One nice thing about these is that they show you your errors right away. You don’t have to go digging through the console logs to identify the errors in your shaders.

There are also extensions for VSCode for writing shaders.

I strongly recommend trying to use one of these when you write fancy shaders. It is tricky to get the variables you need from the host program (especially the attributes). But you can get things mostly working, and then move the programs into your THREE program. For this workbook, everything you turn in must ultimately go into a THREE program.

We’ll talk about the effort it takes to convert shaders to run in THREE later, on page Page  10  (Shader Tools and Examples).

Shaders in THREE

For using shaders in THREE: there are tutorials out there. Not as many as for other topics, because the built-in shaders for THREE are so good that you usually don’t need to write your own.

However, we want to write shaders because (1) you need to learn about them and (2) for some tasks, you will want to make a custom shader (we’ll see some examples in a bit).

Generally, THREE makes adding shaders easy. With the ShaderMaterial (see the documentation), you can give it shader code, and it adds GLSL declarations to the beginning so your program can access the information it needs (see the docs). It also takes care of converting between JavaScript and GLSL data types, putting your vertex information into buffers to send as attributes, and a host of other details you don’t want to worry about.

The CS559 Framework provides support for handling shaders (see the documentation). It makes using THREE ShaderMaterial even easier.

One tricky thing: THREE has very fancy lighting. We can make many kinds of lights, and have many of them. Somehow we need to pass all of this information to our shaders (which actually compute the lighting). This is complicated. We have two choices: (1) we can read the documentation to see all the lighting information that gets passed, and implement our shaders very carefully to use it or (2) ignore THREE’s lights, and do something simpler for ourselves. For class we’ll choose option #2.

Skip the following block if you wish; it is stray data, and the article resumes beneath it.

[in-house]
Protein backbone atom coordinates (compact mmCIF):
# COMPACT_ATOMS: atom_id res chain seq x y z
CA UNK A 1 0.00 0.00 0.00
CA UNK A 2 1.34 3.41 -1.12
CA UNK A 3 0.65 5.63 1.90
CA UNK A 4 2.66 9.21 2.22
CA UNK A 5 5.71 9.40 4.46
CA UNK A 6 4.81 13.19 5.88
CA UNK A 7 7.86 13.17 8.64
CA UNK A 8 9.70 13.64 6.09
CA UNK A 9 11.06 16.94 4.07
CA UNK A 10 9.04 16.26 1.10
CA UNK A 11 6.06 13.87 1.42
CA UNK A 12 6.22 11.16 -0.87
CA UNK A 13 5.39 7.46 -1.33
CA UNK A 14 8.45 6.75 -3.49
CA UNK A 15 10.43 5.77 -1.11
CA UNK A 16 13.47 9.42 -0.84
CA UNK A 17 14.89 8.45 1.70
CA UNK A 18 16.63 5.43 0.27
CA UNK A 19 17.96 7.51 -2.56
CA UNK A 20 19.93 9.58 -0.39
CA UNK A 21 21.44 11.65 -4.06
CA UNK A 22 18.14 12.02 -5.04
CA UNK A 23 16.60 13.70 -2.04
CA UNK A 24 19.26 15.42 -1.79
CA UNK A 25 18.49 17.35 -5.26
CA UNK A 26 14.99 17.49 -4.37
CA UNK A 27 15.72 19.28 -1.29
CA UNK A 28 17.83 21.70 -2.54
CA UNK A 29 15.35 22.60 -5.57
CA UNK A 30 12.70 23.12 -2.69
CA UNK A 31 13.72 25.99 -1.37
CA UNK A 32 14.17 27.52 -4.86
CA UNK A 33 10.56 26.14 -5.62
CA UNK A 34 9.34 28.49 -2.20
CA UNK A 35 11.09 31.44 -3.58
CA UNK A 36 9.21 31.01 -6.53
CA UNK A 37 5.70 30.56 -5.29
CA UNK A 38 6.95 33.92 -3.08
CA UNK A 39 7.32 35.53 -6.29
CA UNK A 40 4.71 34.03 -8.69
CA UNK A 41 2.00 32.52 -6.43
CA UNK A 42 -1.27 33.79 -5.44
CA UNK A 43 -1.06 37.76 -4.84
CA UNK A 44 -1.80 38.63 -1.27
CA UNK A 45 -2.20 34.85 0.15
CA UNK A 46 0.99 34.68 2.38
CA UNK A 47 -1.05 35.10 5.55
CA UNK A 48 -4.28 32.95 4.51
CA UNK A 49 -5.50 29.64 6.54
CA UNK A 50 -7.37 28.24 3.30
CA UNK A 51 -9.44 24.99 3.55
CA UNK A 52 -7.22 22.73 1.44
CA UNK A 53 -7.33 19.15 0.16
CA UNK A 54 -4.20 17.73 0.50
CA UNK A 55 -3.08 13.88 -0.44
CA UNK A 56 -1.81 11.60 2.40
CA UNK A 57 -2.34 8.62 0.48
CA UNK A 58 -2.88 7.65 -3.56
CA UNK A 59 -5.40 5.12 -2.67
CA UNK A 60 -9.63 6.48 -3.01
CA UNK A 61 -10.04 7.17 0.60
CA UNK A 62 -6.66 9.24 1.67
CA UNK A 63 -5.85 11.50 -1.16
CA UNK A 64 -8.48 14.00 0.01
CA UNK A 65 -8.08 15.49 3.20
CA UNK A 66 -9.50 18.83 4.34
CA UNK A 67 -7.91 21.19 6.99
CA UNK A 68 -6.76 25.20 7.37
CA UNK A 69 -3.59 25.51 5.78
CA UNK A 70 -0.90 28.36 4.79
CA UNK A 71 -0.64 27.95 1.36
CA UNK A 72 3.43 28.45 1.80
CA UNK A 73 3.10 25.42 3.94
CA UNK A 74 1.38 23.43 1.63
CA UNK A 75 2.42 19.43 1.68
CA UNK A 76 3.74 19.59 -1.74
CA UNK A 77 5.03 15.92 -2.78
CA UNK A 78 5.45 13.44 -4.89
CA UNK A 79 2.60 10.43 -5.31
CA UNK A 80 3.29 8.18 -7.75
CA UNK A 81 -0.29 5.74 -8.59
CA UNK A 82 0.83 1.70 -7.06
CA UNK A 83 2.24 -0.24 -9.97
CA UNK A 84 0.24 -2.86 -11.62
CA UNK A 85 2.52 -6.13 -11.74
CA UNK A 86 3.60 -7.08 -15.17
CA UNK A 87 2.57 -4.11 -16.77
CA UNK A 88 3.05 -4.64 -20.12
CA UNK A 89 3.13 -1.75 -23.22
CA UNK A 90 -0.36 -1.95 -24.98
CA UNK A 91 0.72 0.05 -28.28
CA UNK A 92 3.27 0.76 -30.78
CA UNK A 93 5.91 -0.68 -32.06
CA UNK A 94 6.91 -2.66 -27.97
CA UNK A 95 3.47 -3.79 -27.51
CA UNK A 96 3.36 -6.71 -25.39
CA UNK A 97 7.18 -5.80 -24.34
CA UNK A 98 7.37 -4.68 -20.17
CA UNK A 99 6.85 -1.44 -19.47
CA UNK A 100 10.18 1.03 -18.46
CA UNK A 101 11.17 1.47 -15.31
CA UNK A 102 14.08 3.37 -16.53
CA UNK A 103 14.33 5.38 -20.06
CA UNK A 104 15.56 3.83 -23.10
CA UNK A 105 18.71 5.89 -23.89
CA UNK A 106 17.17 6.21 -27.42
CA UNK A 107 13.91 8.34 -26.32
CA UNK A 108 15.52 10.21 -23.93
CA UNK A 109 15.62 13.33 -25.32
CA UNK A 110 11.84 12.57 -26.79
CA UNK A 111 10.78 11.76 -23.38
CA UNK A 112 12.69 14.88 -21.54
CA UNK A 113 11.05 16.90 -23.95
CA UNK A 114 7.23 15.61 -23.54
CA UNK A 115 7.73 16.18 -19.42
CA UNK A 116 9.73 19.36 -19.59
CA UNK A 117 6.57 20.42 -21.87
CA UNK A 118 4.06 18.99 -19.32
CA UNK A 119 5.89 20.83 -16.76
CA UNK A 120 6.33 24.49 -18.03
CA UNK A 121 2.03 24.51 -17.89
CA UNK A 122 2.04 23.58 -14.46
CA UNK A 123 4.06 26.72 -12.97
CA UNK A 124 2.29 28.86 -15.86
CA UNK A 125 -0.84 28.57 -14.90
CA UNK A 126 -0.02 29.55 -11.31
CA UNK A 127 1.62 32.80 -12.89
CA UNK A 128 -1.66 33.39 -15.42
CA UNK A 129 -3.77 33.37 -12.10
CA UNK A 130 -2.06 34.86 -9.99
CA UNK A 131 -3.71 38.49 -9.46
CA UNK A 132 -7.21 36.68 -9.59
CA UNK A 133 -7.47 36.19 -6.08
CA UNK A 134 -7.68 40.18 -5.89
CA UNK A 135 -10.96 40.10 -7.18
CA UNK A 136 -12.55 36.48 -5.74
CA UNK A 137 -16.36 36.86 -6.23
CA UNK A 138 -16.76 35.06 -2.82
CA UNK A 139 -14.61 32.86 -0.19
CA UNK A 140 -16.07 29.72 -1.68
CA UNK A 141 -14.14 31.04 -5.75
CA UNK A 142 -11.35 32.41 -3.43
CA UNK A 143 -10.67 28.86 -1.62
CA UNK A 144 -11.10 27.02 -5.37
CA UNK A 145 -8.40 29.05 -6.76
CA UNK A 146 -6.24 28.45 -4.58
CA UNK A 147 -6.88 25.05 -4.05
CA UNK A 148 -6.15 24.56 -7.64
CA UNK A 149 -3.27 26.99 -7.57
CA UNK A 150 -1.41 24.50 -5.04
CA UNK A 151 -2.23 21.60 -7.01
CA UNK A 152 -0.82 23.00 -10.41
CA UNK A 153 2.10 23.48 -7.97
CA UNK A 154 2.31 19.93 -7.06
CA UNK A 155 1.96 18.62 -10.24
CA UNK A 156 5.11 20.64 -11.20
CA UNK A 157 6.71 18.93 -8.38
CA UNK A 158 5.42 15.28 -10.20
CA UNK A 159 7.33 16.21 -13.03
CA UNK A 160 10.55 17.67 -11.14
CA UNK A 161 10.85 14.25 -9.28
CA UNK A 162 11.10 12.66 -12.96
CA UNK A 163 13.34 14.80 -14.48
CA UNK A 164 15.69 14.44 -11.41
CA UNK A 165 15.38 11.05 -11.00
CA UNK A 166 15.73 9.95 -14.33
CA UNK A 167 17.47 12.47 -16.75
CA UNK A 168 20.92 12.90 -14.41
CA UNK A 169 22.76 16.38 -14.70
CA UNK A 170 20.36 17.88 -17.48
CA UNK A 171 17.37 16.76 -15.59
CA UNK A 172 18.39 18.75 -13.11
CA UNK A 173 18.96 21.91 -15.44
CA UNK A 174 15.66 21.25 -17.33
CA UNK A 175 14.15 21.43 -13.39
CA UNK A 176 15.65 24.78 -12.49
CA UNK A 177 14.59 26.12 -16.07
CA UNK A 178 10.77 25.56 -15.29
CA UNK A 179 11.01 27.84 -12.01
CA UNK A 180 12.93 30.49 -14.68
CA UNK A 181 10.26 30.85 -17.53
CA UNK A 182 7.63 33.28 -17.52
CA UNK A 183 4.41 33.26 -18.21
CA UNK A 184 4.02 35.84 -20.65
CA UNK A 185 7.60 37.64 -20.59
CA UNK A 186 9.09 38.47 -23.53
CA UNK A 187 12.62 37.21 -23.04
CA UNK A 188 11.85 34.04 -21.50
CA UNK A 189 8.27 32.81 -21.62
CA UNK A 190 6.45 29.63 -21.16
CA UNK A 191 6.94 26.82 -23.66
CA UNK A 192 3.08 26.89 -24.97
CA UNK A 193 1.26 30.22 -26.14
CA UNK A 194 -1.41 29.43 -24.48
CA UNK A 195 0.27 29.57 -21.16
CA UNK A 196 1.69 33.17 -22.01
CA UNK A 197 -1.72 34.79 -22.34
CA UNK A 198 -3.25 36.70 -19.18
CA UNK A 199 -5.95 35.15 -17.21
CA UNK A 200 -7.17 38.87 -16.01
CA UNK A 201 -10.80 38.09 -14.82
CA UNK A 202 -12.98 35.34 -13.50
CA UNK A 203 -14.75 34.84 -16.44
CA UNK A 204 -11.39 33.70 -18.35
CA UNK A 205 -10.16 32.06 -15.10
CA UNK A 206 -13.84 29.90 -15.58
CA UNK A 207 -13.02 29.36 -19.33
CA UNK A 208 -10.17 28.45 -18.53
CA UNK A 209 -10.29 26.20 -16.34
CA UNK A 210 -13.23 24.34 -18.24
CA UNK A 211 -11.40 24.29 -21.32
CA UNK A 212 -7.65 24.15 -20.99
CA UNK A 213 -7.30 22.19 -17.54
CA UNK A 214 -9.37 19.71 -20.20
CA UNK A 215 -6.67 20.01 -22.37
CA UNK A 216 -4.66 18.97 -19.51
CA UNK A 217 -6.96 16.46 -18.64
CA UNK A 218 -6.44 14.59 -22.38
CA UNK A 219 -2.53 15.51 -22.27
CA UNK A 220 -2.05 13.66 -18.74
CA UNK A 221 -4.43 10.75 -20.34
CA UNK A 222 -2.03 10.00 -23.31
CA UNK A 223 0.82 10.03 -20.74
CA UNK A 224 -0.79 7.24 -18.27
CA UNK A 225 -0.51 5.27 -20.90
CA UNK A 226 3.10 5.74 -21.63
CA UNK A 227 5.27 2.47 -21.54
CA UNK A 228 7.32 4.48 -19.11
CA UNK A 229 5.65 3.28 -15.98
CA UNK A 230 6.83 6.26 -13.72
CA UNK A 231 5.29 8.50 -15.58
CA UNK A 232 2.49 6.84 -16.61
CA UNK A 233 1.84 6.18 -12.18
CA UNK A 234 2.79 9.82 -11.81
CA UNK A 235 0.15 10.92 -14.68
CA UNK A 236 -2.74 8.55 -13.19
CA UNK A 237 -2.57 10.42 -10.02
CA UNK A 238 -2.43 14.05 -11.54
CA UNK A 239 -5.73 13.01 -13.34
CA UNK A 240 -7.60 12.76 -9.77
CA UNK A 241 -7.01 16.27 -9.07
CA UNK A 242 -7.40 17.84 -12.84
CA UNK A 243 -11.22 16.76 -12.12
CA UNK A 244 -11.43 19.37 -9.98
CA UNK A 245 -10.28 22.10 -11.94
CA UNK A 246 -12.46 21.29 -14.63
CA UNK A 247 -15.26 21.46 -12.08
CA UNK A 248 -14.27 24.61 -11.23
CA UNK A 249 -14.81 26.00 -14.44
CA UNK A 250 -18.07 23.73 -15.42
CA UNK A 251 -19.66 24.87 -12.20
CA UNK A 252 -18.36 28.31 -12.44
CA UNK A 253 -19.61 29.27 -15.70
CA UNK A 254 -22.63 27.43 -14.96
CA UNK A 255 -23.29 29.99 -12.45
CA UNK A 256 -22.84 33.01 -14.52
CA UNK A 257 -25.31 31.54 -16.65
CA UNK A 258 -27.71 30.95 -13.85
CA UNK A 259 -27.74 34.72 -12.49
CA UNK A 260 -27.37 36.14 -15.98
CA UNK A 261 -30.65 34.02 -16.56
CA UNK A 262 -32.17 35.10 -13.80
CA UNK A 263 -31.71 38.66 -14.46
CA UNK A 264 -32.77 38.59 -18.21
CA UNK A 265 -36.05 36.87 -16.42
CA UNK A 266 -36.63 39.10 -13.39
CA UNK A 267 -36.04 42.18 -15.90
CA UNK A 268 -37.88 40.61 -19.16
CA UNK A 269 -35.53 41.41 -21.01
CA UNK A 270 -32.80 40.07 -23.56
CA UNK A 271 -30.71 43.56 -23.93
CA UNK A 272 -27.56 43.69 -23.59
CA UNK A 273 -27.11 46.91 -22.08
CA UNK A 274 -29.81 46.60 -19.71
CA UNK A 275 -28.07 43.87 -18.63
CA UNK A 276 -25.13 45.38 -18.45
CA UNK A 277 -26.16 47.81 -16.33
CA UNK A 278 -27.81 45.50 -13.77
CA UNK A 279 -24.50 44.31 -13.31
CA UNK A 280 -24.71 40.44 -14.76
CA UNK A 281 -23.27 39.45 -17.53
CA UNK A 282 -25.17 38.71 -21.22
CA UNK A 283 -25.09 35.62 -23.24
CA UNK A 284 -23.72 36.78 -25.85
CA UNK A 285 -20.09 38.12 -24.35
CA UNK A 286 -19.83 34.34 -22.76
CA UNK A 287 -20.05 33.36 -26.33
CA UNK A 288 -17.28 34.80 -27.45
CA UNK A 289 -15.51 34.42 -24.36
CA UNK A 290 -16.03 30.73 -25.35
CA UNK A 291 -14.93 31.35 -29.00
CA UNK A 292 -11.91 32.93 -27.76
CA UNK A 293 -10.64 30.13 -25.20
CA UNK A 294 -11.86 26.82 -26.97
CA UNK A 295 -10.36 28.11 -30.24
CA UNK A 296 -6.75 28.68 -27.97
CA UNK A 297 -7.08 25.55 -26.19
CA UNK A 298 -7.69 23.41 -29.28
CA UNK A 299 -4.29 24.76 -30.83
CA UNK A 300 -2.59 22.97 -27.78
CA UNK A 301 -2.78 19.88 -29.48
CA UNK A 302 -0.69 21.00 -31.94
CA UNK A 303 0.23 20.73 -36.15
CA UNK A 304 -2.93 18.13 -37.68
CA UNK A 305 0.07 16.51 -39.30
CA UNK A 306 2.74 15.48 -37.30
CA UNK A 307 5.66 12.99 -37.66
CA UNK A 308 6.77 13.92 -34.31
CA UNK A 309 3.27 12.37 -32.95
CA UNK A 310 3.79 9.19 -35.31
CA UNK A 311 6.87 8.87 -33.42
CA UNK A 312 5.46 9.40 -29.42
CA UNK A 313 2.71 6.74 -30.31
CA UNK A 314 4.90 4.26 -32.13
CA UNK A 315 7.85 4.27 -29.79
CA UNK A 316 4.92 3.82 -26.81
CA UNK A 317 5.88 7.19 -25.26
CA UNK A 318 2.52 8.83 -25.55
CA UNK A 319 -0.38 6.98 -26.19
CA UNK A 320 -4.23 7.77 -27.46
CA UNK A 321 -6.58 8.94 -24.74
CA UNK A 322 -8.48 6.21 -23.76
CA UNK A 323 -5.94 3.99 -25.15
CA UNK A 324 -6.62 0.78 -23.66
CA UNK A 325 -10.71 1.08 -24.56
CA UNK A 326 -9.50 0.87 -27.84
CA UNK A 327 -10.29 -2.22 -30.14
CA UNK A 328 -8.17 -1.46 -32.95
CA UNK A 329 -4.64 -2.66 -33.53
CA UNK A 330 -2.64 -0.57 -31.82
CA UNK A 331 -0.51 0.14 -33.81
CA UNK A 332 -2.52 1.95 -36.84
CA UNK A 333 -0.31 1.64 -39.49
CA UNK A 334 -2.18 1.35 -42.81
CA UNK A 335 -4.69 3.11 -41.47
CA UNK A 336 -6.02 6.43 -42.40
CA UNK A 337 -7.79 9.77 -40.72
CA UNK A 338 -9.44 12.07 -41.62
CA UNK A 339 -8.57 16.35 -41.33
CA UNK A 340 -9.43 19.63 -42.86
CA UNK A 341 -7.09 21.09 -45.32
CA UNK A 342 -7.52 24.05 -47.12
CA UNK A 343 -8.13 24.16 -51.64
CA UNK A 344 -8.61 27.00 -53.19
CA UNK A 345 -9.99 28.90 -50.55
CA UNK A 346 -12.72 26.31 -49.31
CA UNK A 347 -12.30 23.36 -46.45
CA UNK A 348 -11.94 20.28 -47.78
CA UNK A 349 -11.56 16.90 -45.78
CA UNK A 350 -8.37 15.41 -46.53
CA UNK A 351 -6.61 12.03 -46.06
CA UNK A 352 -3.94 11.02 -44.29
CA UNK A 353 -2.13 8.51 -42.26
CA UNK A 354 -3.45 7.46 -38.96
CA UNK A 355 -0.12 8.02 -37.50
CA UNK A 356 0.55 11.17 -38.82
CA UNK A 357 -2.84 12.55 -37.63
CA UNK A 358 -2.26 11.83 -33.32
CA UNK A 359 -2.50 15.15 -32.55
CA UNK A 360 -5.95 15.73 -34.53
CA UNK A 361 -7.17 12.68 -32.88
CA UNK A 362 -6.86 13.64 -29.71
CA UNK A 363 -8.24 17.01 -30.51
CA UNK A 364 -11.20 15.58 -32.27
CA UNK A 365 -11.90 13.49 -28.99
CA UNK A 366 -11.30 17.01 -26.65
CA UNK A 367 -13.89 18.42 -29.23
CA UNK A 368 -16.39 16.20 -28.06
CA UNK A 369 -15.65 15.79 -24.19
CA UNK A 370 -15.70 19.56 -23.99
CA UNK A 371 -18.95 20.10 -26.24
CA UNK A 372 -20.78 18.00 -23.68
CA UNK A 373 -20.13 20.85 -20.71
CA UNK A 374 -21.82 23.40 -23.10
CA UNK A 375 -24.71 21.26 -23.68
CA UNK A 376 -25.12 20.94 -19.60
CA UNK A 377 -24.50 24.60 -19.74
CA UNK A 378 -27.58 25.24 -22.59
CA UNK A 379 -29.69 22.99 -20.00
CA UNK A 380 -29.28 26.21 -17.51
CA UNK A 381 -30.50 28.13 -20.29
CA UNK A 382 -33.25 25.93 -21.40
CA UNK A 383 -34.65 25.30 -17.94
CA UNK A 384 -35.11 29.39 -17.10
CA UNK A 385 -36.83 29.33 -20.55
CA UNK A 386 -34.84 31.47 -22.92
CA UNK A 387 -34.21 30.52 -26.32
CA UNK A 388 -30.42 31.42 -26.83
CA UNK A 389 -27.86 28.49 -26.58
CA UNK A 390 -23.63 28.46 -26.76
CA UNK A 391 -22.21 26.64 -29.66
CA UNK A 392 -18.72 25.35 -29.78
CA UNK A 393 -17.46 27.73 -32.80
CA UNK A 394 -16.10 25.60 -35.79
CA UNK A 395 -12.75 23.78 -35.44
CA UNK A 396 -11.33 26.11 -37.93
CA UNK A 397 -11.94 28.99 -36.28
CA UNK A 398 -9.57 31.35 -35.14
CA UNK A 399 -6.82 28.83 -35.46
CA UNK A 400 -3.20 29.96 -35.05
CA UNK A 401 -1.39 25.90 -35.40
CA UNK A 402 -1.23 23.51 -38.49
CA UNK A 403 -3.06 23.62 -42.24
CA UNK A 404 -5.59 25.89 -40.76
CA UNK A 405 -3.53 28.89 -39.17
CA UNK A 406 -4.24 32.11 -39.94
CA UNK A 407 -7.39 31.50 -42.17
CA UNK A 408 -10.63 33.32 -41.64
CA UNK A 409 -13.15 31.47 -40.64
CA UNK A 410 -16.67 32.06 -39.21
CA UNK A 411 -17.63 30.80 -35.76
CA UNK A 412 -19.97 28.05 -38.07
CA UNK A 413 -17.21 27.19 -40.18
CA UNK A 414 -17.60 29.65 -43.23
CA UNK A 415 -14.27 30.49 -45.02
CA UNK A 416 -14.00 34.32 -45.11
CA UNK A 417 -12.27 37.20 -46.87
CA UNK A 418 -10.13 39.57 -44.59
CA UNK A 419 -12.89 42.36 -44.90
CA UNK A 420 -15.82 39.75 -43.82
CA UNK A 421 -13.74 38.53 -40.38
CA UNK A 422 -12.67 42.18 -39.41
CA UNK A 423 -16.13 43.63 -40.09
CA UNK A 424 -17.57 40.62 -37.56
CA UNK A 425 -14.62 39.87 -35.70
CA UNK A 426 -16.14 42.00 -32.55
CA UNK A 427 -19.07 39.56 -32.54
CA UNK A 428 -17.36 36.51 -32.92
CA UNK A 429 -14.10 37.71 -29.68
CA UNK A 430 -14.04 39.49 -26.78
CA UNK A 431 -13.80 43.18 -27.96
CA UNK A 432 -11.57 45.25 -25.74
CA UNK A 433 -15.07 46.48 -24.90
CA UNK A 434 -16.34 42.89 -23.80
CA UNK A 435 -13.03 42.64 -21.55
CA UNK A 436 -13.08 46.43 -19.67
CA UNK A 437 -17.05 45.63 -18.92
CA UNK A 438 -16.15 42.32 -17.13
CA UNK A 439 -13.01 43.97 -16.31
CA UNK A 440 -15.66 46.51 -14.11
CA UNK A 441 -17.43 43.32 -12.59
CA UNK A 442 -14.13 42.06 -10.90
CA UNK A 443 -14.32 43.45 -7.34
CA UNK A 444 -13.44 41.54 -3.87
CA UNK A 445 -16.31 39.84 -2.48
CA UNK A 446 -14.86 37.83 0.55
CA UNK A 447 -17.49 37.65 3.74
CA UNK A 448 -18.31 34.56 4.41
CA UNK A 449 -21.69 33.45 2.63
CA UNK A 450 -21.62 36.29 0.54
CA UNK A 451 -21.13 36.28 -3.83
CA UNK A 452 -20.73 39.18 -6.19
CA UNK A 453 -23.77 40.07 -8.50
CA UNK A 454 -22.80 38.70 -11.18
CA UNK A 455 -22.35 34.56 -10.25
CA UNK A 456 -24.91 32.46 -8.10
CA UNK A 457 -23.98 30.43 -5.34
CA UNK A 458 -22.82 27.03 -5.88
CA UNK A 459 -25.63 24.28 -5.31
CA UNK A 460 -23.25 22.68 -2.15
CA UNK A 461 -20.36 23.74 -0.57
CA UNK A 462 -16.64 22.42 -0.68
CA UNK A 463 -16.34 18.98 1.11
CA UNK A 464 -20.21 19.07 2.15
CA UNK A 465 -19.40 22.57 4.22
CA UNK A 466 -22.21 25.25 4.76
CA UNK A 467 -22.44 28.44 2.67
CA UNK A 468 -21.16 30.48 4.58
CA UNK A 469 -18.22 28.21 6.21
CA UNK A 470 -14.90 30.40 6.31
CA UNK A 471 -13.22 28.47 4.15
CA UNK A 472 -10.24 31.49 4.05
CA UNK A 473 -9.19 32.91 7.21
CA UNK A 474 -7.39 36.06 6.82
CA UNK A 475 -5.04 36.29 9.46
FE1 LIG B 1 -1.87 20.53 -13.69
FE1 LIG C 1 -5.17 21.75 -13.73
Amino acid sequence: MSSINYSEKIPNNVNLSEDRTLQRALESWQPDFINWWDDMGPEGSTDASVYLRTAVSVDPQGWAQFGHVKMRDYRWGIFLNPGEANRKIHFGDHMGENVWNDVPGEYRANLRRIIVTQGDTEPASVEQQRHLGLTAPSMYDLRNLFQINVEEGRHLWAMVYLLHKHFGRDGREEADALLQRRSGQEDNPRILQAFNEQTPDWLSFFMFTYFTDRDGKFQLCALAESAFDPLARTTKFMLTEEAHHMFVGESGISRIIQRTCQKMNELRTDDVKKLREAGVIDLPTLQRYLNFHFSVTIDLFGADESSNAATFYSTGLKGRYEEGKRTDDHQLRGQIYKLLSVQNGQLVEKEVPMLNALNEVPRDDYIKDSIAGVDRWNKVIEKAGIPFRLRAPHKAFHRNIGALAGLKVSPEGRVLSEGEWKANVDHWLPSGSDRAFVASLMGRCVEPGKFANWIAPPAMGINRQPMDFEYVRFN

Some Advice

Some GLSL/WebGL/THREE gotchas:

  • If compilation fails, it will dump error information to the console. However, since THREE adds a lot of code to your program, the line numbers will no longer work. If you don’t see your object/shader, check the console for errors!
  • Integers are not automatically coerced to floats. This is the opposite of JavaScript.
  • Unless it knows otherwise, GLSL makes numbers without decimal points integers, and then creates compilation errors. 1 + 2.0 is an error (since 1 is an integer). Always use 1.0 if you mean a floating point number.
  • WebGL is very good at assembling vectors from smaller pieces. For example, vec4(vec2(1.0,2.0),vec2(3.0,4.0)) creates a 4-dimensional vector from a pair of 2-dimensional vectors. However, you need to explicitly create the correctly-sized vectors.
  • Some things in regular GLSL are not built into GLSL-ES (the variant of the language used by WebGL). Many of them are available as “extensions”. THREE sets up the most common extensions for us, but shaders need to enable them.
  • You can write if/then/else statements, but it’s often better to try to write them using computation functions (step, smoothstep, clamp, etc). These are not only more efficient, but also easier to change to anti-aliased versions later.
  • To GLSL, a vector is a vector. You can refer to a vec3 as xyz, or rgb; x is the same as r.
  • You can also refer to parts of vectors: if you have vec3 p, you can refer to p.xz (which is a 2-vector).

Summary: Writing Shaders with THREE and GLSL

Hopefully, you have the basic ideas. Now let’s try to write some interesting shaders on Next: Lighting in Shaders .